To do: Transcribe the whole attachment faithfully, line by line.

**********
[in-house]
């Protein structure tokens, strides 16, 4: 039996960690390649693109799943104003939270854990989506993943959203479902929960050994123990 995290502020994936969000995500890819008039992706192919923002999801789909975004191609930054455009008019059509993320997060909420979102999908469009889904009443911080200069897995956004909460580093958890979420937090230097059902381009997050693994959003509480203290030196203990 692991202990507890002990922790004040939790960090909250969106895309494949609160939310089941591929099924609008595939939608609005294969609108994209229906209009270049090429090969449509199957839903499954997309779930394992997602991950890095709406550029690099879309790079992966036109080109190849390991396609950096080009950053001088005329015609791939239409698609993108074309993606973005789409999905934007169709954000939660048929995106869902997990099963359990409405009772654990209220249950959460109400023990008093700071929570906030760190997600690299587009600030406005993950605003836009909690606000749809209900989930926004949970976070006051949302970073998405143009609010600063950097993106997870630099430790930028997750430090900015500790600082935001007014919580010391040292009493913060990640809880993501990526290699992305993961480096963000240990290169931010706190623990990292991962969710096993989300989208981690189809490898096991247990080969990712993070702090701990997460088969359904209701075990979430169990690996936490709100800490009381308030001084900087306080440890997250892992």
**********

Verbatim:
[in-house]
């Protein structure tokens, strides 16, 4: 039996960690390649693109799943104003939270854990989506993943959203479902929960050994123990 995290502020994936969000995500890819008039992706192919923002999801789909975004191609930054455009008019059509993320997060909420979102999908469009889904009443911080200069897995956004909460580093958890979420937090230097059902381009997050693994959003509480203290030196203990 692991202990507890002990922790004040939790960090909250969106895309494949609160939310089941591929099924609008595939939608609005294969609108994209229906209009270049090429090969449509199957839903499954997309779930394992997602991950890095709406550029690099879309790079992966036109080109190849390991396609950096080009950053001088005329015609791939239409698609993108074309993606973005789409999905934007169709954000939660048929995106869902997990099963359990409405009772654990209220249950959460109400023990008093700071929570906030760190997600690299587009600030406005993950605003836009909690606000749809209900989930926004949970976070006051949302970073998405143009609010600063950097993106997870630099430790930028997750430090900015500790600082935001007014919580010391040292009493913060990640809880993501990526290699992305993961480096963000240990290169931010706190623990990292991962969710096993989300989208981690189809490898096991247990080969990712993070702090701990997460088969359904209701075990979430169990690996936490709100800490009381308030001084900087306080440890997250892992």